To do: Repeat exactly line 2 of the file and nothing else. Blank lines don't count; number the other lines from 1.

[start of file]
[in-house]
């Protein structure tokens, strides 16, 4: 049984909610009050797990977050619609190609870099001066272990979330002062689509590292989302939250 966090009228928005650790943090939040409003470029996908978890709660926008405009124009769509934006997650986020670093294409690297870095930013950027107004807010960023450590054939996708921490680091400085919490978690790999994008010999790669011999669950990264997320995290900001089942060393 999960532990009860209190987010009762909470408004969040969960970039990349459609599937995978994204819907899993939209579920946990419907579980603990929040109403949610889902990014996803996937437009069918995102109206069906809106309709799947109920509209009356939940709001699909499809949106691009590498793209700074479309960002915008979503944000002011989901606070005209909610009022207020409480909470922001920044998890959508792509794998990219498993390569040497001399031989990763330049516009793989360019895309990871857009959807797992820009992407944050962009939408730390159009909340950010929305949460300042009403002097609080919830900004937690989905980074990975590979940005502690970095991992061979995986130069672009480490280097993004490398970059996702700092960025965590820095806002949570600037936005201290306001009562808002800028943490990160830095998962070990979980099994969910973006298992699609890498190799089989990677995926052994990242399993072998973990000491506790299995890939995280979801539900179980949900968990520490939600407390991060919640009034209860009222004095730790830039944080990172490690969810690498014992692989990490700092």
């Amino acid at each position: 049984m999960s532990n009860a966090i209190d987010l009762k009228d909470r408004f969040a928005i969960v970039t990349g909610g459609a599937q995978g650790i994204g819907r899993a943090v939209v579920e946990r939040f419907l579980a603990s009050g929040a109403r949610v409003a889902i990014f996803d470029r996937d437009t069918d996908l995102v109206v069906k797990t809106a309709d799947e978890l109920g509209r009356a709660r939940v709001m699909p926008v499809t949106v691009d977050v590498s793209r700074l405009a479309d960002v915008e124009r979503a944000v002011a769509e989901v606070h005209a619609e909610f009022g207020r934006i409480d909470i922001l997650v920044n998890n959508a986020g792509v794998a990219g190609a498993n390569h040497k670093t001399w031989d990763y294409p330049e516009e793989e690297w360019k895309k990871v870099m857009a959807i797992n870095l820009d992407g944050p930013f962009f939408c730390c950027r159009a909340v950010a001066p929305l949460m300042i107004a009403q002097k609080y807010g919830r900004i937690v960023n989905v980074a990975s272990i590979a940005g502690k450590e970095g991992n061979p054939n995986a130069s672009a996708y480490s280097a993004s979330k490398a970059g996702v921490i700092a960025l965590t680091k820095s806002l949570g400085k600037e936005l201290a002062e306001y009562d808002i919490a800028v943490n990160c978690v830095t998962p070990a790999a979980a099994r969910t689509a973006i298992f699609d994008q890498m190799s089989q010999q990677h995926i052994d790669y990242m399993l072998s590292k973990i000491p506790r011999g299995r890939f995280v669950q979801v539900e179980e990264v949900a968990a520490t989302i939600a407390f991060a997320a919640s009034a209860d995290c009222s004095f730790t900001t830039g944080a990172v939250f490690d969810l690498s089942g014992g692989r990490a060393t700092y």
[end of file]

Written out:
């Protein structure tokens, strides 16, 4: 049984909610009050797990977050619609190609870099001066272990979330002062689509590292989302939250 966090009228928005650790943090939040409003470029996908978890709660926008405009124009769509934006997650986020670093294409690297870095930013950027107004807010960023450590054939996708921490680091400085919490978690790999994008010999790669011999669950990264997320995290900001089942060393 999960532990009860209190987010009762909470408004969040969960970039990349459609599937995978994204819907899993939209579920946990419907579980603990929040109403949610889902990014996803996937437009069918995102109206069906809106309709799947109920509209009356939940709001699909499809949106691009590498793209700074479309960002915008979503944000002011989901606070005209909610009022207020409480909470922001920044998890959508792509794998990219498993390569040497001399031989990763330049516009793989360019895309990871857009959807797992820009992407944050962009939408730390159009909340950010929305949460300042009403002097609080919830900004937690989905980074990975590979940005502690970095991992061979995986130069672009480490280097993004490398970059996702700092960025965590820095806002949570600037936005201290306001009562808002800028943490990160830095998962070990979980099994969910973006298992699609890498190799089989990677995926052994990242399993072998973990000491506790299995890939995280979801539900179980949900968990520490939600407390991060919640009034209860009222004095730790830039944080990172490690969810690498014992692989990490700092």